From the white sand beaches on the Alabama coast, I didn’t know what to do. I reposted every fundraiser I could find and bided my time. I checked the Nextdoor app and saw post after post beseeching evacuees not to return. The power outage, driven largely by a piece of critical infrastructure falling into the Mississippi River, looked like it could drag on for months. My friends and I texted back and forth about long- and short-term contingency plans.

I began to kick around the idea of taking a trip to Birmingham, my hometown and the seat of my extended family. When I mentioned it to my aunts and my cousins, they got excited, then I got excited. After a little less than a week, as the lights began to trickle back on in New Orleans, my cousin was on her way to the coast to pick me up.

I spent the next week at my aunt’s house, surrounded by people who have known and looked after me since I was an infant. There’s nowhere on Earth I feel safer. This particular aunt is one of the best cooks in the family and, I believe, the world. I think her food helped me start to break through the shock. I vowed to never face another evacuation without a car, and my family rallied behind me to help me buy one and become a more confident driver, even though I almost killed my cousin on the interstate.

I felt as lucky as I did guilty. My entire evacuation had benefited from the kindness and generosity of others. I was given rides, shelter, and food, while so many other people were going deep into debt to extend their reservations at Airbnbs or smuggling their pets into hotels or sleeping in their rented cars. I kept donating.

After a week, when the power had been back on at my house for four solid days, I decided I’d been spoiled enough and it was time to go home. As much as I’d enjoyed my time with family I hadn’t seen since before the pandemic, I wanted to be back around people for whom Ida was a reality. I linked up with a fellow evacuee who’d been stranded in Opelika, Ala., and drove back to New Orleans—taking my new car on her first big ride.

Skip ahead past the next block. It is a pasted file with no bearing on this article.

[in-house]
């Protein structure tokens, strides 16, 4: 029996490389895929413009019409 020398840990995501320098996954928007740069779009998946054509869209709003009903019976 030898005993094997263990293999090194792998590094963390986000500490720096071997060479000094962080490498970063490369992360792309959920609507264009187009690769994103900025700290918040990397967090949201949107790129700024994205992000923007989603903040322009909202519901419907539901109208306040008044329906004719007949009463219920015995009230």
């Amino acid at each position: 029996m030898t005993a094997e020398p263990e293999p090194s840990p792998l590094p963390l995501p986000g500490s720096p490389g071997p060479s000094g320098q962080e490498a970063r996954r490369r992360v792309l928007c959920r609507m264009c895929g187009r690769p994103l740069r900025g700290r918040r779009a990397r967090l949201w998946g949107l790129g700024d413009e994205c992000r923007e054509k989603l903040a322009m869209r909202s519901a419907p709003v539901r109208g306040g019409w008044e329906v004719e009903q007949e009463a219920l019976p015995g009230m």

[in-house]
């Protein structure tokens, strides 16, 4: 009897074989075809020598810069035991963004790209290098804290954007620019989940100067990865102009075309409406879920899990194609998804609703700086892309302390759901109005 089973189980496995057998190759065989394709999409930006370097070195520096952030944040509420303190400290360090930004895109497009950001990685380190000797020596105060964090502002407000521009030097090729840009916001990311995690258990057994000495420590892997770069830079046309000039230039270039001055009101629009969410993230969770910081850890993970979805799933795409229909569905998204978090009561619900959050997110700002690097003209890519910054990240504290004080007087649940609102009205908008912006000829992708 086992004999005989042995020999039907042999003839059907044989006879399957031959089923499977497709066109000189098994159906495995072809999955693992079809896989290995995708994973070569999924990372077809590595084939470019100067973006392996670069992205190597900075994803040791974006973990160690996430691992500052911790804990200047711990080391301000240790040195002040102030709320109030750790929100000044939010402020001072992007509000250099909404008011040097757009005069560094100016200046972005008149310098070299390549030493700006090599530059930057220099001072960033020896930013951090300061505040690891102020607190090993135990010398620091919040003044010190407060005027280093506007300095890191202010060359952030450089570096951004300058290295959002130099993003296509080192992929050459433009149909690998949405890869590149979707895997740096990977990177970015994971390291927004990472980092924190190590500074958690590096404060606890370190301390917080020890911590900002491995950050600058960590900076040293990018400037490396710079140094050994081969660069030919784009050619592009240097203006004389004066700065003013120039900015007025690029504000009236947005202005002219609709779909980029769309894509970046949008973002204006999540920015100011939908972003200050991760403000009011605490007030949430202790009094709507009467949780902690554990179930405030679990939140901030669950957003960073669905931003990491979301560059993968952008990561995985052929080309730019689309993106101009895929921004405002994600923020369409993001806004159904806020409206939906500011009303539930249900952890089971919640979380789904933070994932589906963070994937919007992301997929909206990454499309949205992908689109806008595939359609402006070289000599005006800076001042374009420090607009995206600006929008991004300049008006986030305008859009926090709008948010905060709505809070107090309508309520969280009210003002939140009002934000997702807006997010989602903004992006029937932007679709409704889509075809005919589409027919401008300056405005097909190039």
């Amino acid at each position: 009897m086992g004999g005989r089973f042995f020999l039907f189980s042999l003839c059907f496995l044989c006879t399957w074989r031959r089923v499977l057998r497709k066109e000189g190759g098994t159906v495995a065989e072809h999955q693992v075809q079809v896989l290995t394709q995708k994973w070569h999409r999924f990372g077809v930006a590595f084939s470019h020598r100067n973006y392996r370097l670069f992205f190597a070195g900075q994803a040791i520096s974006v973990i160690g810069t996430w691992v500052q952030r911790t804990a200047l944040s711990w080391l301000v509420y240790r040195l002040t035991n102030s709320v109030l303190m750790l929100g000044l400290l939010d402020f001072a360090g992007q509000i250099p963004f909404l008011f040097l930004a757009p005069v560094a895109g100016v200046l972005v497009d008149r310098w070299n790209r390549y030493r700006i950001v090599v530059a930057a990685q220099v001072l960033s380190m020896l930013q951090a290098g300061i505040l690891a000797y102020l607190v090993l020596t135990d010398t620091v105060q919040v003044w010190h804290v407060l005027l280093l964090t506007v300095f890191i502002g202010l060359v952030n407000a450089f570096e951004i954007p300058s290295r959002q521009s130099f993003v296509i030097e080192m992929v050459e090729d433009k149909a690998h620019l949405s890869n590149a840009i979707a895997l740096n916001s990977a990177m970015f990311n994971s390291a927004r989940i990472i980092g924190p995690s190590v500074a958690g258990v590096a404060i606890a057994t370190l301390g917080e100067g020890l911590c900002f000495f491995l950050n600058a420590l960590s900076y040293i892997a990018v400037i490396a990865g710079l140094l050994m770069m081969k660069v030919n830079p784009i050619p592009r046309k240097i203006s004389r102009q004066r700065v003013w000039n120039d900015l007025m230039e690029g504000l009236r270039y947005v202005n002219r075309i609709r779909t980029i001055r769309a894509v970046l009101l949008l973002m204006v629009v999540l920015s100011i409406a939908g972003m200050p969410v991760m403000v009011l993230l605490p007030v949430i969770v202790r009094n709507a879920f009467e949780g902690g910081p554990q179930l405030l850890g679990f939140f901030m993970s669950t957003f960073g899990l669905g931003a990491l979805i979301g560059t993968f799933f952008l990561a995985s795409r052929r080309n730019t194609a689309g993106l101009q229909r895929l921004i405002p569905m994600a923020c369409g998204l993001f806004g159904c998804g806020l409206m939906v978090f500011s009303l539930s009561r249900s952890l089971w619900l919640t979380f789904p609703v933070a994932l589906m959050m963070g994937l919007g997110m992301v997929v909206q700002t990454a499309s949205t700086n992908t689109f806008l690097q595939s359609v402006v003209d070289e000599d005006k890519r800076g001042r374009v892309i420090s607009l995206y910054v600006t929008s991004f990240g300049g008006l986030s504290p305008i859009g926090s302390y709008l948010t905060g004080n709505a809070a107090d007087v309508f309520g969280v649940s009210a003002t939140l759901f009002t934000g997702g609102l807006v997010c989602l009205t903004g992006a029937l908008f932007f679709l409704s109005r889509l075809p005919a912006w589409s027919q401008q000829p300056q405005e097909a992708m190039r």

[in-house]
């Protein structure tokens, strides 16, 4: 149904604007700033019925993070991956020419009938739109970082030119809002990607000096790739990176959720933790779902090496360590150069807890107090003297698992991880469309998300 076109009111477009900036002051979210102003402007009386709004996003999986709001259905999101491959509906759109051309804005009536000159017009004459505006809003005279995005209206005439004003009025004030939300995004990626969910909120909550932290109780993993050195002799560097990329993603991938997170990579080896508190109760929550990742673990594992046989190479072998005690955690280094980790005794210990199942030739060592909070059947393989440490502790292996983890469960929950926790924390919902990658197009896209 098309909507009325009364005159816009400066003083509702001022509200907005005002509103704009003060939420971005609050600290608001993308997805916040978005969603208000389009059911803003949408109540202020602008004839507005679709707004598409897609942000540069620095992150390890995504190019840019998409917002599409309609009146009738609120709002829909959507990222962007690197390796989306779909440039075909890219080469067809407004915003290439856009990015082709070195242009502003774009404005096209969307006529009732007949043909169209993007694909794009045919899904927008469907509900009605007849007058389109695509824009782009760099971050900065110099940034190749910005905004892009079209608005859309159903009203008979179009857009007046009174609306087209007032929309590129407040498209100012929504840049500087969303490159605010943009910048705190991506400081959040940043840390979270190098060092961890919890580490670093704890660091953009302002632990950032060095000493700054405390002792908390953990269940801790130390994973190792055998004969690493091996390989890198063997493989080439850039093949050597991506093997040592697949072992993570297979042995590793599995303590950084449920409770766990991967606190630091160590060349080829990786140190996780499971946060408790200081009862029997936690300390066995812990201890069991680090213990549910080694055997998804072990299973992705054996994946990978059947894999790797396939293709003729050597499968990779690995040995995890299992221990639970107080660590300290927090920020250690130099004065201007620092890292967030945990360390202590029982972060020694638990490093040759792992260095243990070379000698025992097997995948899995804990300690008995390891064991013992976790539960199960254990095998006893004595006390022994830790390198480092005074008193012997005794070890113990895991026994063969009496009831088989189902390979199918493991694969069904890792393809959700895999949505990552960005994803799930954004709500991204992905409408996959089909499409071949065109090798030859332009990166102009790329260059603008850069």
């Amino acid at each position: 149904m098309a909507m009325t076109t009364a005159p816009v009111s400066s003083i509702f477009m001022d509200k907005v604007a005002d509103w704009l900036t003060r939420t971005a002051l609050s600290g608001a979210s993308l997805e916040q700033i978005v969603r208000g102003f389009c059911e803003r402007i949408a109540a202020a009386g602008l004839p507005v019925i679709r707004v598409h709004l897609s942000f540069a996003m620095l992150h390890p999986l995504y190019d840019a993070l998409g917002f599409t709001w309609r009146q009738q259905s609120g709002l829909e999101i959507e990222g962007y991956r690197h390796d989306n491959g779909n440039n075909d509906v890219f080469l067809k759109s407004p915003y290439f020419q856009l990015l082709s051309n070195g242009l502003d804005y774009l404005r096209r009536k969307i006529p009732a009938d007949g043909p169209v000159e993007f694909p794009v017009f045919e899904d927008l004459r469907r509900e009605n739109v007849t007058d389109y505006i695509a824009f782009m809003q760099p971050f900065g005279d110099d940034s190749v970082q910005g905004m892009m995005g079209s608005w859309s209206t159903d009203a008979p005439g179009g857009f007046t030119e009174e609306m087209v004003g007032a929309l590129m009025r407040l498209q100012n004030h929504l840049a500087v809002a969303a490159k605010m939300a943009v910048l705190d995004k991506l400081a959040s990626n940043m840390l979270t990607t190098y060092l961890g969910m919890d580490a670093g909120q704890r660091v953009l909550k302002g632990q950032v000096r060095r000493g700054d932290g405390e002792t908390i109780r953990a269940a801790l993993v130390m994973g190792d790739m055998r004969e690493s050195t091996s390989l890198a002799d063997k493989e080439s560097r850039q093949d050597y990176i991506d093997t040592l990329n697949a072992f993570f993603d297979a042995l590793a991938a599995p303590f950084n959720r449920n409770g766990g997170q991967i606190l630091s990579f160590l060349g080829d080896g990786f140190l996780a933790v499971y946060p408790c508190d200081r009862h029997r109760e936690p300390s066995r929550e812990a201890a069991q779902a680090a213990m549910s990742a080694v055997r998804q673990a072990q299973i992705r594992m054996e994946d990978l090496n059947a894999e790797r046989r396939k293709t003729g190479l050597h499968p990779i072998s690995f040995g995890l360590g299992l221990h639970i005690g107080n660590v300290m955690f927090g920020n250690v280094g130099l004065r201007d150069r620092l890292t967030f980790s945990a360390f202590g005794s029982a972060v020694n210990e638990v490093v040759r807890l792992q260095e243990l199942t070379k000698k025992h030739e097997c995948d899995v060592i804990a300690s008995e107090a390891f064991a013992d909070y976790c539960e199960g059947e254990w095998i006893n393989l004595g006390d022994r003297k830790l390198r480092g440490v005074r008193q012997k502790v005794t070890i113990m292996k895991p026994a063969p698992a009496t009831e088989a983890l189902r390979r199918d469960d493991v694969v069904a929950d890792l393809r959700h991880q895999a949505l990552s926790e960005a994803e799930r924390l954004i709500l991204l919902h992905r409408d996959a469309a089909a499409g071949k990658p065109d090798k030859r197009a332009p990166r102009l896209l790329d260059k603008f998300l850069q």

The drive was long, but mostly uneventful. We expected to see devastation as soon as we got to the coast, but there was not a hint of it from the interstate. As we approached the Mississippi-Louisiana state line, we both expressed our surprise. But then we got to Louisiana: Roofs blown off, light poles bent to the ground, trees with their roots to the sky and their heads in the dirt.

We hit traffic on the edge of New Orleans, and I’m not sure if it was the nerves from the storm or the nerves from being a new driver, but I hit a car and managed to cause more damage to my own than the one belonging to the very kind woman I crashed into. She decided not to file a report, and I decided not to tell my family.

When I got back to New Orleans, the sweet smell of camellia petals was overpowered by the putrid smell of two weeks’ worth of uncollected garbage. Most of the traffic lights had turned flashing red, and roofs were dotted with blue tarpaulins. So many oak tree branches had fallen with their leaves dying and turning brown that the ground looked like fall and the sky looked like summer. Everyone, myself included, looked like they were stumbling out of a daze.

My house, which had been standing in the 1850s when the last storm of Ida’s might came through Louisiana, was still standing strong. The camellia tree in front of my house hadn’t lost a branch. The disco ball on my downstairs neighbor’s awning was even still spinning. Inside, water damage had caused the floorboards in my bedroom, where I would have ridden out the storm, to swell up like a pimple, and the little food I’d left in my freezer had begun to smell.

The way to the heart, they say, is through the stomach. That week, all of New Orleans, it seemed, was cooking red beans and rice, that age-old comfort food of Louisiana. It seemed instinctual, to each for that low-effort, high-sustenance dish that washerwomen used to make while they scrubbed the laundry. It was beautiful to behold, but I was keenly aware that it wasn’t my heritage. Armed with a new secret from my aunt in Birmingham, I set about the business of making butter beans and cornbread.

This is the second of Mary Annaïse Heglar’s two-part series about Hurricane Ida. Please read part one: Before the Storm: How Do You Know When to Go?